The more that you read, the more things you will know
The more that you learn, the more places you’ll go!
When I arrived, the “library” space looked as if it was being used for storage – thousands of old books and textbooks, papers, broken shelves and other equipment all packed inside the dusty room; my counterpart told me that for years it was a sanctuary from the sun or rain for older middle school students who wanted to take a nap during lunch.
The first step was organizing all the books – students helped me to stack and shelve books – I made it a race or a contest to see who could make the highest pile to increase productivity and so they thought the overwhelming work was fun.
Then we came on the weekend to paint:
I applied to 3 book donation companies and 2 of them (One Book One Week and Darien Book Aid) sent a box to the school with an assortment of used English books. The Kindergartners were the first to visit the new books:
The library is a transformed place where my counterpart Kru Doll can hold class with the 1st-3rd graders and all students can come at lunch to play games, color, browse books (yet, not quite read) and relax in the safe place.
There is still a lot more work to do to help these kids to learn a second language; even so, I am proud of our efforts that have created fun and safe learning environment.
*to see cute mugshots of first graders and their nicknames, scroll to the end
I never wanted to be a classroom teacher. As I knew it would be, managing a classroom is HARD WORK.
The reason I accepted a volunteer position that spends most of its time in a classroom is twofold:
- I enjoy the coaching – my main goal is to empower the current Thai teachers with extra skills to improve their English teaching.
- I also enjoy language – exploring how best to learn a language and analyzing language at its most fundamental core.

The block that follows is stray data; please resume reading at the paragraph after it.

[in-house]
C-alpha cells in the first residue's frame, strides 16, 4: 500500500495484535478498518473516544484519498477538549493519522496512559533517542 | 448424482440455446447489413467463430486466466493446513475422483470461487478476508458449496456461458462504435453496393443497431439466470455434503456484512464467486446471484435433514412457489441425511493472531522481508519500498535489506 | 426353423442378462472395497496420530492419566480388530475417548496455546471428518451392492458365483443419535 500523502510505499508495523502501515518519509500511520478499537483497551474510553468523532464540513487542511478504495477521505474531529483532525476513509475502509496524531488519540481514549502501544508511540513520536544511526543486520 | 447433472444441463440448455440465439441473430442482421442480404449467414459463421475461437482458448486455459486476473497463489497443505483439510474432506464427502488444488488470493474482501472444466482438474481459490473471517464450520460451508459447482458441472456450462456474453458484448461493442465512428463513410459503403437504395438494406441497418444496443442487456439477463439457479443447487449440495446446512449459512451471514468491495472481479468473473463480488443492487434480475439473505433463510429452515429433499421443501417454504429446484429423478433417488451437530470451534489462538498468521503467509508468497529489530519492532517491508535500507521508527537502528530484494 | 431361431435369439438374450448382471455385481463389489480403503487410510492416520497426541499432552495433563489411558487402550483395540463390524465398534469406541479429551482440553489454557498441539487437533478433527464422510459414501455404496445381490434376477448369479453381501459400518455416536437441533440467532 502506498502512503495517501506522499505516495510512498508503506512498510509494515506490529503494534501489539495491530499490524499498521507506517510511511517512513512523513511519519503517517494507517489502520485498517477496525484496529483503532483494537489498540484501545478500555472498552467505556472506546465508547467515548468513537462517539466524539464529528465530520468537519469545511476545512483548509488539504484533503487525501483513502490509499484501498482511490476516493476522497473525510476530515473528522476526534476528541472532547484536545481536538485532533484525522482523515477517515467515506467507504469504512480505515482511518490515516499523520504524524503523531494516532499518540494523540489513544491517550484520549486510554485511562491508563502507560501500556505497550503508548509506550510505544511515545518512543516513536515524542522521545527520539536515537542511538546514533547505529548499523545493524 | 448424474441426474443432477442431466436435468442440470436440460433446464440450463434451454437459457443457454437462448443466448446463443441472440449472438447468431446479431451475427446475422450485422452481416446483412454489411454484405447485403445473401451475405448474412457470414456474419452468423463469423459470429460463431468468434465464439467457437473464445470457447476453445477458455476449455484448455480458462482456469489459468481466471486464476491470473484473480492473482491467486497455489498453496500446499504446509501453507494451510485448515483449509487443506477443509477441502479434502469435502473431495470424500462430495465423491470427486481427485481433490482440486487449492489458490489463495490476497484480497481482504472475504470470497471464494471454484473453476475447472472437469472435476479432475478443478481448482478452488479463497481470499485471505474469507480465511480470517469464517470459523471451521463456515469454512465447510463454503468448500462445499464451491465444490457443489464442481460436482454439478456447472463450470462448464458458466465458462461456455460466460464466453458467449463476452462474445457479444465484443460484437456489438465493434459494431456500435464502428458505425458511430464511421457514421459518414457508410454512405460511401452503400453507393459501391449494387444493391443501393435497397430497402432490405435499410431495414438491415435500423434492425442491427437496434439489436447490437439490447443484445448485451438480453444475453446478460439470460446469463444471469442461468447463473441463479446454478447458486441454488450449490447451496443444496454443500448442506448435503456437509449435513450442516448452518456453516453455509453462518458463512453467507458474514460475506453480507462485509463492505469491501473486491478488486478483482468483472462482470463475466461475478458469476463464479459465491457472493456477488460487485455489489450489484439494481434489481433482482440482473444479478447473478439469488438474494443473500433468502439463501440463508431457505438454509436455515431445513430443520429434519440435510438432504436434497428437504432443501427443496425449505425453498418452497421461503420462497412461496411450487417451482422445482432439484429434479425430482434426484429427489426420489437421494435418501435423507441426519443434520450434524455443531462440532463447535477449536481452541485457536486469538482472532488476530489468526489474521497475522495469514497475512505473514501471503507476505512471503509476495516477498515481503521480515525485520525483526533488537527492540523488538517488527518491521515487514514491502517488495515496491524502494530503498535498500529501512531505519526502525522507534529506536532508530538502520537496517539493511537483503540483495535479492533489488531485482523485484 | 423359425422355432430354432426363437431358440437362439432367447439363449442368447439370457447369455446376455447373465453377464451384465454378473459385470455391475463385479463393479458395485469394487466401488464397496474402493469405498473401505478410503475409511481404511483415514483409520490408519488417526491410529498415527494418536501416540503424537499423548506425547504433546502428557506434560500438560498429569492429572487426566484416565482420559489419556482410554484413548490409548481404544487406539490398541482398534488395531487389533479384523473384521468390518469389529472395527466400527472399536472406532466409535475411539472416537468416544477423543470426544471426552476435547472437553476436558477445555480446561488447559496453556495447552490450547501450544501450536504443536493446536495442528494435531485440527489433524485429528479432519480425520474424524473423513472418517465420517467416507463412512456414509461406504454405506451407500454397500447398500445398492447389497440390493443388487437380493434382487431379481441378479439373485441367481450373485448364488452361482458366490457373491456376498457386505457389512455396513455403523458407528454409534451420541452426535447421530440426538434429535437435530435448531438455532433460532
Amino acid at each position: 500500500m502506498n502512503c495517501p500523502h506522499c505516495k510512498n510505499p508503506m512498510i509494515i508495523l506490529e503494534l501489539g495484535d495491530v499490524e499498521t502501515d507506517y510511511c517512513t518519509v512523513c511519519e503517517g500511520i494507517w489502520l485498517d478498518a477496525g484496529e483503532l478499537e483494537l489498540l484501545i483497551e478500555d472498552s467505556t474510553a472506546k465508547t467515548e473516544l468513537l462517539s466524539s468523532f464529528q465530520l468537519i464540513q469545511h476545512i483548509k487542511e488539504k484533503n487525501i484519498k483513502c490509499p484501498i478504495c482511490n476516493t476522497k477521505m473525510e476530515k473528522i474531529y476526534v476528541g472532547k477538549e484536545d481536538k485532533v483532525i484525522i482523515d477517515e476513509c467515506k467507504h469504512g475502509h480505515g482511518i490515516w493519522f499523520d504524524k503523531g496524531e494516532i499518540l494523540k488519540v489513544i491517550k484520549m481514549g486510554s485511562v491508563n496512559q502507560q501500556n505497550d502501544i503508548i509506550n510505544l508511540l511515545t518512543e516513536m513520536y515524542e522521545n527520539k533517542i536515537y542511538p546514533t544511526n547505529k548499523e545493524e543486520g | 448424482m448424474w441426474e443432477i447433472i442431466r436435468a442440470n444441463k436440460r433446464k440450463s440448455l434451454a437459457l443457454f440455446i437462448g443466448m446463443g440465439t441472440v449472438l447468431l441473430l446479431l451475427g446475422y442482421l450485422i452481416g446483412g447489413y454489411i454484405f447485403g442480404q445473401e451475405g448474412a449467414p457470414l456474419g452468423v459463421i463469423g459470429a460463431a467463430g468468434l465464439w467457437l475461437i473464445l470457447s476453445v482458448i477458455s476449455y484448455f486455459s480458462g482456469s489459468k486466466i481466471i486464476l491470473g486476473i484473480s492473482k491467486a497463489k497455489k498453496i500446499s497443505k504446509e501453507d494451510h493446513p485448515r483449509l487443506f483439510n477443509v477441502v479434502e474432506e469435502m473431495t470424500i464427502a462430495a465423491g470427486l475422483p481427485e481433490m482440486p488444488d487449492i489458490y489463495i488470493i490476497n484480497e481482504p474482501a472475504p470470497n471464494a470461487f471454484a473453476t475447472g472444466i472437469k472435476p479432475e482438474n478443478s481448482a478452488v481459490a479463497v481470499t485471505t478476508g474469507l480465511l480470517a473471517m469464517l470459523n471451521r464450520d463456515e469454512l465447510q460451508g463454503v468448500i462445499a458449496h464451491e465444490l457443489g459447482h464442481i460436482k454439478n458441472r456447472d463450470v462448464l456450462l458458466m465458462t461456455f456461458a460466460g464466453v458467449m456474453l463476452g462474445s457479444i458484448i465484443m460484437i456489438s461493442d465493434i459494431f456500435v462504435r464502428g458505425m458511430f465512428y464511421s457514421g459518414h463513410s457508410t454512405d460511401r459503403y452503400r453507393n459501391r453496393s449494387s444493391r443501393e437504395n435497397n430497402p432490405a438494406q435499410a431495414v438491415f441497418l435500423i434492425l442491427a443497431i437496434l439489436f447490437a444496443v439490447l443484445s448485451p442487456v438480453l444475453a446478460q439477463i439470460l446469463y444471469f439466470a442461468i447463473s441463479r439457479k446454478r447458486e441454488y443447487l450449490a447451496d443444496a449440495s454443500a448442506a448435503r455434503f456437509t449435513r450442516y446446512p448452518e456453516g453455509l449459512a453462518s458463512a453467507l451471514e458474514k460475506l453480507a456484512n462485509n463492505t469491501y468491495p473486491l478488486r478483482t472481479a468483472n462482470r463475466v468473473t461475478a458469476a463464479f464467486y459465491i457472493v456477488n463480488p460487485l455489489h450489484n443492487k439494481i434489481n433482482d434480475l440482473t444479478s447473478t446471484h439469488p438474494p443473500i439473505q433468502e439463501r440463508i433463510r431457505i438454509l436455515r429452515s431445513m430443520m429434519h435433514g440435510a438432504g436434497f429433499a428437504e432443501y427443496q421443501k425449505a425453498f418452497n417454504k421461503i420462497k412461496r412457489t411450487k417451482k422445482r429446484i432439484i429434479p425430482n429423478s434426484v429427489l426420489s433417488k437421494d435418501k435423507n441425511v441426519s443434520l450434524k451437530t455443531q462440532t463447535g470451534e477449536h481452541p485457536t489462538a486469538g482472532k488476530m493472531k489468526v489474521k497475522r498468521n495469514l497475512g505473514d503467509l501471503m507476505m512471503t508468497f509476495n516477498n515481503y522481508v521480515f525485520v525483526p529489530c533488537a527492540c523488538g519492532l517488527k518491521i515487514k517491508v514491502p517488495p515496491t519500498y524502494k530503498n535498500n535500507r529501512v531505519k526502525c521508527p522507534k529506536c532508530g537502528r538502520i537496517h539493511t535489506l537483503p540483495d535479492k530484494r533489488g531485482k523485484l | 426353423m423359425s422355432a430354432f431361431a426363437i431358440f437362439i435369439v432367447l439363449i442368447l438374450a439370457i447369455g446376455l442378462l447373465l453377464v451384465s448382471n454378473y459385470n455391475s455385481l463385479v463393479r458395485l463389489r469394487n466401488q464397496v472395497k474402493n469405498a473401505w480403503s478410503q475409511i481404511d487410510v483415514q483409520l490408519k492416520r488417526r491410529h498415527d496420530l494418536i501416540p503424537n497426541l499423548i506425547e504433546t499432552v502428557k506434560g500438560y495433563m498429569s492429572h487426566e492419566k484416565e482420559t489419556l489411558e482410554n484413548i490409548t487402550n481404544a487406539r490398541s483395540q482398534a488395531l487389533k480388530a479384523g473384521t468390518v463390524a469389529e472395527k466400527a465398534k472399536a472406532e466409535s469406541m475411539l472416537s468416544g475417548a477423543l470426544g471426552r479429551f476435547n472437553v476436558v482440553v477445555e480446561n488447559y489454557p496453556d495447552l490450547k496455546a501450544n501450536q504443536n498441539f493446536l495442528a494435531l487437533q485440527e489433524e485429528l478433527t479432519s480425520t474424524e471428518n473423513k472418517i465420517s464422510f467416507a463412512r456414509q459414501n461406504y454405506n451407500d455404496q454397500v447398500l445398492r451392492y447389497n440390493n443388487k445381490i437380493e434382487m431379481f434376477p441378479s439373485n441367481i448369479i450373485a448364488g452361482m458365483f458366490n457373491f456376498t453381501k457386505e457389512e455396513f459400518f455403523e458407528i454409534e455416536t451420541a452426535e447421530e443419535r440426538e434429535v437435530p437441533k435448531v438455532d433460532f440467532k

One thing I am currently enjoying is implementing the basics of Phonics across all the grade levels. I even have my 9th graders learning Zoo phonics (letter name, letter sound and animal movement for each letter) and playing games creating CVC words (C=consonant and V=vowel). I am using a lot skills from the LIPS program I used at my former Educational Coaching position that are multi-sensory and used in speech therapy.
Consider for a moment, what these kids are expected to learn:
- In first grade, these students start to learn Thai
- 44 consonant symbols
- 13 vowels (which make about 26 vowel combinations)
- each letter has a name, sound and a special position (vowels may go over, under, to the left or to the right of a consonant)
- THEN these students are learning English
- 52 new symbols (capitals plus lowercase letters, the former of which they don’t understand the concept since there are no capitals in Thai)
- although we have 5 vowels letters, there are over 30 vowels combinations
- learn which letters match (“A” and “a” do not exactly look alike)
- each letter has a name, sound and with many “rule exceptions” to the latter
Needless to say, this is quite a challenging task compounded by the fact that the Thai teachers do not feel comfortable teaching the fundamentals of English, yet are given a curriculum that does a poor job of setting a foundation paired with standards that are morbidly unrealistic. Yes, children do have minds like sponges, but it’s difficult to soak up a foreign language when the content skips the basics and when your teachers are speaking in your native tongue.
I am lucky that even my counterpart in charge of teaching English from grades 4-9, is on board with starting from the basics. Below are my goals stated in a 2 year plan I must submit to the Peace Corps staff and the Thai government by the end of the month:
- Year 1, Term 1
- Phonics across all grade levels
- Teacher trainings
- Year 1, Term 2
- Conversational English at morning assemblies and school-wide participation
- Year 2, Term 1
- English leadership roles: Morning English News, English Theater Project
- Year 2, Term 2
- Reading program
- Thai Teachers training other Thai teachers